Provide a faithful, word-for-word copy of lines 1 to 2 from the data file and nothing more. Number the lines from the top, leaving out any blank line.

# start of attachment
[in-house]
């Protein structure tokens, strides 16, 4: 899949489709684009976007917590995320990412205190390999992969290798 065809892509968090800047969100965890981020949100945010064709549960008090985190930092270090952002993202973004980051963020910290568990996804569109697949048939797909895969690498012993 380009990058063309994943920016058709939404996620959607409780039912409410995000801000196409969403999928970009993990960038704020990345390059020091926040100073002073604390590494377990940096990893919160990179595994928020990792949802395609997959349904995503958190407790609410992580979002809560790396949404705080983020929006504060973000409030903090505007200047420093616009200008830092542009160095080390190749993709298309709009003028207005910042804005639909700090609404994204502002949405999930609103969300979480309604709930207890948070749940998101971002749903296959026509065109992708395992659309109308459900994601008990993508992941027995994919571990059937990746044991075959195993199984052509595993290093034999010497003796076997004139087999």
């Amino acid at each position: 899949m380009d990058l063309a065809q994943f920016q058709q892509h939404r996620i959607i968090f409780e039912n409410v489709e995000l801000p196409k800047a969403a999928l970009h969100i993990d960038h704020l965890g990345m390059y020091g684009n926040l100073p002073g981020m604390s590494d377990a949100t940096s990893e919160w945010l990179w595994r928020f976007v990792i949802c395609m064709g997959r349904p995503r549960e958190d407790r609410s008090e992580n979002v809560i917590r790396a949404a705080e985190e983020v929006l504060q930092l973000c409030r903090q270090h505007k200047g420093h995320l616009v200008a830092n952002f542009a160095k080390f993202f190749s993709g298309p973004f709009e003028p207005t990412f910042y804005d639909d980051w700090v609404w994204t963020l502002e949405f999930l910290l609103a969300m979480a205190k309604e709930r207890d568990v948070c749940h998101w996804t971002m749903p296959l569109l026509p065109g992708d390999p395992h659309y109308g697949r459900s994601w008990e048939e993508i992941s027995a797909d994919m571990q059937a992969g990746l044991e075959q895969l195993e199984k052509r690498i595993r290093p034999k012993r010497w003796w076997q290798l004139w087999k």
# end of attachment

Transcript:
[in-house]
């Protein structure tokens, strides 16, 4: 899949489709684009976007917590995320990412205190390999992969290798 065809892509968090800047969100965890981020949100945010064709549960008090985190930092270090952002993202973004980051963020910290568990996804569109697949048939797909895969690498012993 380009990058063309994943920016058709939404996620959607409780039912409410995000801000196409969403999928970009993990960038704020990345390059020091926040100073002073604390590494377990940096990893919160990179595994928020990792949802395609997959349904995503958190407790609410992580979002809560790396949404705080983020929006504060973000409030903090505007200047420093616009200008830092542009160095080390190749993709298309709009003028207005910042804005639909700090609404994204502002949405999930609103969300979480309604709930207890948070749940998101971002749903296959026509065109992708395992659309109308459900994601008990993508992941027995994919571990059937990746044991075959195993199984052509595993290093034999010497003796076997004139087999």